Immigration Newswire

Overview of the Child Status Protection Act and Its Application to Derivative Children of Employment-Based Immigrants

Posted by James Eiss | Sep 04, 2015 | 0 Comments

The Immigration and Nationality Act, section 101(b) defines a "child" as someone who is unmarried and under the age of twenty-one. Prior to the passage of the Child Status Protection Act in 2002, the child of an employment-based immigrant could only obtain an immigrant visa...
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The Immigration and Nationality Act, section 101(b) defines a "child" as someone who is unmarried and under the age of twenty-one. Prior to the passage of the Child Status Protection Act in 2002, the child of an employment-based immigrant could only obtain an immigrant visa based on a parent's approved I-140 petition if he remained a child right up until the date that the obtained the immigrant visa. In many cases children "aged out" due to government processing delays. The Child Status Protection Act (PL 107-208), or CSPA, was passed to remedy this problem.

The CSPA was enacted and became effective on August 6, 2002. CSPA provides age-out protection for children who would otherwise lose eligibility for immigrant visas due to processing delays, but does not protect children from aging out due to visa number unavailability.

Section 3 of the CSPA applies to the derivative children of employment-based immigrants. It contains a rather convoluted formula that is designed to offset the age of derivative children on the date a visa number becomes available, by the number of days the parent's petition was held up due to USCIS processing delays. When applied, the formula yields the “CSPA age” of the child, an age that is determined on the date a visa number becomes available, and that, once established, remains locked in, so long as the child seeks to obtain an immigrant visa within a year of a visa number becoming available.

The formula is:

Age on date visa becomes available – number of days I-140 was pending = CSPA Age

The age of the child when a visa number becomes available is the first date after the parent's I-140 has been approved on which the parent's priority date becomes current. The formula only applies if the child seeks to acquire an immigrant visa within one year of a visa number becoming available.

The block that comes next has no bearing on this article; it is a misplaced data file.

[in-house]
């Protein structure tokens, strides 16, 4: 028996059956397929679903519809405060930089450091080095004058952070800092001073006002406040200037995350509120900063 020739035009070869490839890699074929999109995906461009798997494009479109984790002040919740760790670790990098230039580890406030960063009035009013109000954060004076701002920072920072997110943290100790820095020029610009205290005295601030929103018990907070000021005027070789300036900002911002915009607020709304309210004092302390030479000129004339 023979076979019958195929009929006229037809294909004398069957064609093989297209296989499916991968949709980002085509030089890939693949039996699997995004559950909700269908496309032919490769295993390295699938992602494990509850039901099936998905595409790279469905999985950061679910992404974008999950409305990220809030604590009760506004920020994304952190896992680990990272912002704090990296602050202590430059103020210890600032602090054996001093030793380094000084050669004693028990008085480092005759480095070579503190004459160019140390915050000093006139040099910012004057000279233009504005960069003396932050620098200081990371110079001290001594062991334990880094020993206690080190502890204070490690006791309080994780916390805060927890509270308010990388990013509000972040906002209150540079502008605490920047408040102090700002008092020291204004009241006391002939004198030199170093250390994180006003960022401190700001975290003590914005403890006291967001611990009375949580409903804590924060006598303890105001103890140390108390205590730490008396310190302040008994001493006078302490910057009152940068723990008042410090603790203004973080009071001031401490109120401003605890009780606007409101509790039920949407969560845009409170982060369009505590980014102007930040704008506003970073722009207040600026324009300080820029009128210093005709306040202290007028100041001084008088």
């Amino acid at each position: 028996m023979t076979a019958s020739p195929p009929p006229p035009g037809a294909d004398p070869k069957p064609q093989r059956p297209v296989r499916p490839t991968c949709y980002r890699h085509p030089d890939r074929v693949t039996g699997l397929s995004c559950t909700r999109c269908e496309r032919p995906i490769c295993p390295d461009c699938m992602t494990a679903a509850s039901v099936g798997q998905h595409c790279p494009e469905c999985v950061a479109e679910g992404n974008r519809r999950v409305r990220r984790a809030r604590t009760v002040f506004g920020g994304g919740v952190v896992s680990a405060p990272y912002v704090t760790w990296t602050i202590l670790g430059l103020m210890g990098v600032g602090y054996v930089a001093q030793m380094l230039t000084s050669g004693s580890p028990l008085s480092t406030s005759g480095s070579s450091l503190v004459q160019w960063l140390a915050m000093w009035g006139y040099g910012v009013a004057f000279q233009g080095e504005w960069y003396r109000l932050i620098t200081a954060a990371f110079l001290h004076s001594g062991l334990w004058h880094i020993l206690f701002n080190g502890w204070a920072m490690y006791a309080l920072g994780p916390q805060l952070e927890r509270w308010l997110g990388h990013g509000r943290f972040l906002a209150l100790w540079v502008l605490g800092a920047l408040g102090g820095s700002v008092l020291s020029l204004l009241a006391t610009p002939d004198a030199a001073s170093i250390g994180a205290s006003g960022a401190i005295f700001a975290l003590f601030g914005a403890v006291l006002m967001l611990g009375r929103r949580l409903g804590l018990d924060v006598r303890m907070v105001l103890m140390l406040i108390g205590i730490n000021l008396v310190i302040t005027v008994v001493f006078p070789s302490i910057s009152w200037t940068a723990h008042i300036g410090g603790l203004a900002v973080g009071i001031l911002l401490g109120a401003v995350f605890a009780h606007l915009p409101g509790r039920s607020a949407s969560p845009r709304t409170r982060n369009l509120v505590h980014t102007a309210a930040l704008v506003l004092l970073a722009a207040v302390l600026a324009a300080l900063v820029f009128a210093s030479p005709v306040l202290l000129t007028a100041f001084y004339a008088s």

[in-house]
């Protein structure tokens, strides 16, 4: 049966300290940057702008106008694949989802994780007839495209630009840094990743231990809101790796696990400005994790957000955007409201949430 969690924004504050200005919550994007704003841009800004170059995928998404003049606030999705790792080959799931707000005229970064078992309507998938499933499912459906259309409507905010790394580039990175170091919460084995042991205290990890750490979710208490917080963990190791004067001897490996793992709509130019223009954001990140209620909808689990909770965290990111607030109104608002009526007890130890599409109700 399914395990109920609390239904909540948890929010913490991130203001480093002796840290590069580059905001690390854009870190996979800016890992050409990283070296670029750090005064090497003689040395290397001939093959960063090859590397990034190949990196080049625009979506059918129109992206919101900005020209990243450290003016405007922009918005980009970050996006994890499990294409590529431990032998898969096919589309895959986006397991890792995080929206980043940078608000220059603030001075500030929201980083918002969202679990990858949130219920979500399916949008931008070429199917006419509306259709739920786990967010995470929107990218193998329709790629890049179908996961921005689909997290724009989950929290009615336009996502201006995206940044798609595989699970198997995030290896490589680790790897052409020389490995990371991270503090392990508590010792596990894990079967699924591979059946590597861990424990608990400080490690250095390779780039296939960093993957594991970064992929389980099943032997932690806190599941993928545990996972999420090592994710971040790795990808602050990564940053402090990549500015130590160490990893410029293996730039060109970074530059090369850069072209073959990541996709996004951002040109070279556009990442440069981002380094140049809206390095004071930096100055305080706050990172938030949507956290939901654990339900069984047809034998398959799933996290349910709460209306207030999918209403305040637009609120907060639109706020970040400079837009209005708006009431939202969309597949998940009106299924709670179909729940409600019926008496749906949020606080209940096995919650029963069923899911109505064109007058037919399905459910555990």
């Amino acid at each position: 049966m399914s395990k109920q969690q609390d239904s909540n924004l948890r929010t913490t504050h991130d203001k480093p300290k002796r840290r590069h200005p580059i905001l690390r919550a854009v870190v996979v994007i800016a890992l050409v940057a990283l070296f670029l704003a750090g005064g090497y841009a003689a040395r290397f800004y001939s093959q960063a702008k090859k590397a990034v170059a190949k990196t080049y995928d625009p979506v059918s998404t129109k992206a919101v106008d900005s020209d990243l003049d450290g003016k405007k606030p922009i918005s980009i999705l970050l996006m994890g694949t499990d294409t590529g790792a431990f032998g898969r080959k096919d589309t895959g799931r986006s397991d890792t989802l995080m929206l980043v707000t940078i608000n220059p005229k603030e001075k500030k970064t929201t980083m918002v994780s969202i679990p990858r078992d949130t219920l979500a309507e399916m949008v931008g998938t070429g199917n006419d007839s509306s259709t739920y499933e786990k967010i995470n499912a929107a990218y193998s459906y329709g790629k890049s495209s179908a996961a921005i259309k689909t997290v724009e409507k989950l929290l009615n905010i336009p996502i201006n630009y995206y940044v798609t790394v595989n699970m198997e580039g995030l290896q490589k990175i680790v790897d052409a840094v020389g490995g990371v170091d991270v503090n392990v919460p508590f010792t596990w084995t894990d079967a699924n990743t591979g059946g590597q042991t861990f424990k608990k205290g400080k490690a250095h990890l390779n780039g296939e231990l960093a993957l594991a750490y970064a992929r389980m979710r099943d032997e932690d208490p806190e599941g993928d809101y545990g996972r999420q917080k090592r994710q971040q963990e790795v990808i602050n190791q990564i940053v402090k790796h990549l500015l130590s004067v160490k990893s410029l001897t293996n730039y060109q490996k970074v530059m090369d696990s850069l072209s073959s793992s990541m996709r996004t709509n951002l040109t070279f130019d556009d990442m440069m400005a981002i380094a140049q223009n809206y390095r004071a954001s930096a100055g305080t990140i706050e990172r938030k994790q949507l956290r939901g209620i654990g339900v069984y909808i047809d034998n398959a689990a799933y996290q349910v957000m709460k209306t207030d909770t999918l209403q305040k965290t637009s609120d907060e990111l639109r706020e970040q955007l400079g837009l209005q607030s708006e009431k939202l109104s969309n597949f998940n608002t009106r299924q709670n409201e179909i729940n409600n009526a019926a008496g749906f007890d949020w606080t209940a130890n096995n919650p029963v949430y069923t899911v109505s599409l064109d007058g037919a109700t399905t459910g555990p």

For employment-based categories (such as EB1), the CSPA formula acts to lock in a derivative beneficiary's age as of the date the parent's I-140 petition was filed. When visa number availability is severely backlogged, however, the result of application of the CSPA formula cannot be determined until after the parent's priority date becomes current because the starting point of the CSPA calculation, as noted above, is the child's age on the date when a visa number becomes available. In many cases, the reduction of the child's age by the number of days the I-140 petition was pending will not reduce the child's “CSPA age” to below twenty-one. Thus the CSPA does very little to help children from aging out in cases where there is a long wait period for a visa number to become available. The CSPA formula fails to protect children from aging out because the amount of time for which an I-140 petition remains pending is much shorter than the amount of time for which a visa number will remain unavailable.

The current I-140 processing time for most types of petitions is around 4 months. That is very little time compared to the potentially decades long delay for a visa number to become available for some employment-based beneficiaries, most notably EB3 beneficiaries who were born in India or China. In these cases, even if the I-140 is filed well before the beneficiary's children turn 21, the CSPA does not protect these children from aging out if they turn 21 before a visa number becomes available for their parents.

In such cases it is likely that the children of Indian and Chinese EB3 beneficiaries will not be able to adjust status as derivatives of their parents but will need to pursue their own path to U.S. permanent residency much in the way that many of their parents did, i.e., by obtaining F-1 visas after they turn 21 and can no longer remain in H-4 status; get a job on OPT; change status to H-1B and find an employer who is willing to sponsor them for permanent residency.

About the Author

James Eiss

James D. Eiss is a Western New York native who has been working In the field of immigration since 1972 when he began his career with the Immigration and Naturalization Service. He began his service as an Inspector at the Peace Bridge Immigration Inspections Office. He was promoted to an Examiner ...

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